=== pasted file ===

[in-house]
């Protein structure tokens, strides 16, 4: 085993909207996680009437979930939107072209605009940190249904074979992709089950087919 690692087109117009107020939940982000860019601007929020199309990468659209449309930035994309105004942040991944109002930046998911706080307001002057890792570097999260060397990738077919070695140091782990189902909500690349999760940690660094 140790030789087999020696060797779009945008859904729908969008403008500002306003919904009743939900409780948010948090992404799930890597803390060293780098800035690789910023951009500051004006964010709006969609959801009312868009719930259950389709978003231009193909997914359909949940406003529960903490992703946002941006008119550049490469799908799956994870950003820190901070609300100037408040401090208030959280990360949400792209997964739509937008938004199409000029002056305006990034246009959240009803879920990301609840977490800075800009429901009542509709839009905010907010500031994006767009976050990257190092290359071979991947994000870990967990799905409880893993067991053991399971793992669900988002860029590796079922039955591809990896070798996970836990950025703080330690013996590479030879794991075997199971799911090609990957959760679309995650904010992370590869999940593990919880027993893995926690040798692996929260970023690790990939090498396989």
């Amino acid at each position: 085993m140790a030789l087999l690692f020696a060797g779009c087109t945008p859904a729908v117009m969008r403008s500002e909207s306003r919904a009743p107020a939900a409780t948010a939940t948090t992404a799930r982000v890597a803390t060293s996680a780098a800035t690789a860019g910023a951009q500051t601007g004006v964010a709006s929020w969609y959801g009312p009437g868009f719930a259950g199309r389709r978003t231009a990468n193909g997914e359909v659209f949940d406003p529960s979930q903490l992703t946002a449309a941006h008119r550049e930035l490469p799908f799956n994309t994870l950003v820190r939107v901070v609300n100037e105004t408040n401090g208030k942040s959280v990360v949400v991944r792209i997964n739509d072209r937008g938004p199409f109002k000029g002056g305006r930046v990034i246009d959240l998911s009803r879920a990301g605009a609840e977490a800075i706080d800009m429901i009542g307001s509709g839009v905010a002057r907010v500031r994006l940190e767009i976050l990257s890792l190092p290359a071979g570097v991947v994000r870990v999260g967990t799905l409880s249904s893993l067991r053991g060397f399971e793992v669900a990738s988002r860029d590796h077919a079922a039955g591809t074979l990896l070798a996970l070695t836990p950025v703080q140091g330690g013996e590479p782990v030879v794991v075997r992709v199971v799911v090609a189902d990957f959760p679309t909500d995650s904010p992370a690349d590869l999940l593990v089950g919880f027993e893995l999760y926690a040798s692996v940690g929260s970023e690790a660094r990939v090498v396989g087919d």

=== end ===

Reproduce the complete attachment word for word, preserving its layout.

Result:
[in-house]
């Protein structure tokens, strides 16, 4: 085993909207996680009437979930939107072209605009940190249904074979992709089950087919 690692087109117009107020939940982000860019601007929020199309990468659209449309930035994309105004942040991944109002930046998911706080307001002057890792570097999260060397990738077919070695140091782990189902909500690349999760940690660094 140790030789087999020696060797779009945008859904729908969008403008500002306003919904009743939900409780948010948090992404799930890597803390060293780098800035690789910023951009500051004006964010709006969609959801009312868009719930259950389709978003231009193909997914359909949940406003529960903490992703946002941006008119550049490469799908799956994870950003820190901070609300100037408040401090208030959280990360949400792209997964739509937008938004199409000029002056305006990034246009959240009803879920990301609840977490800075800009429901009542509709839009905010907010500031994006767009976050990257190092290359071979991947994000870990967990799905409880893993067991053991399971793992669900988002860029590796079922039955591809990896070798996970836990950025703080330690013996590479030879794991075997199971799911090609990957959760679309995650904010992370590869999940593990919880027993893995926690040798692996929260970023690790990939090498396989």
């Amino acid at each position: 085993m140790a030789l087999l690692f020696a060797g779009c087109t945008p859904a729908v117009m969008r403008s500002e909207s306003r919904a009743p107020a939900a409780t948010a939940t948090t992404a799930r982000v890597a803390t060293s996680a780098a800035t690789a860019g910023a951009q500051t601007g004006v964010a709006s929020w969609y959801g009312p009437g868009f719930a259950g199309r389709r978003t231009a990468n193909g997914e359909v659209f949940d406003p529960s979930q903490l992703t946002a449309a941006h008119r550049e930035l490469p799908f799956n994309t994870l950003v820190r939107v901070v609300n100037e105004t408040n401090g208030k942040s959280v990360v949400v991944r792209i997964n739509d072209r937008g938004p199409f109002k000029g002056g305006r930046v990034i246009d959240l998911s009803r879920a990301g605009a609840e977490a800075i706080d800009m429901i009542g307001s509709g839009v905010a002057r907010v500031r994006l940190e767009i976050l990257s890792l190092p290359a071979g570097v991947v994000r870990v999260g967990t799905l409880s249904s893993l067991r053991g060397f399971e793992v669900a990738s988002r860029d590796h077919a079922a039955g591809t074979l990896l070798a996970l070695t836990p950025v703080q140091g330690g013996e590479p782990v030879v794991v075997r992709v199971v799911v090609a189902d990957f959760p679309t909500d995650s904010p992370a690349d590869l999940l593990v089950g919880f027993e893995l999760y926690a040798s692996v940690g929260s970023e690790a660094r990939v090498v396989g087919d």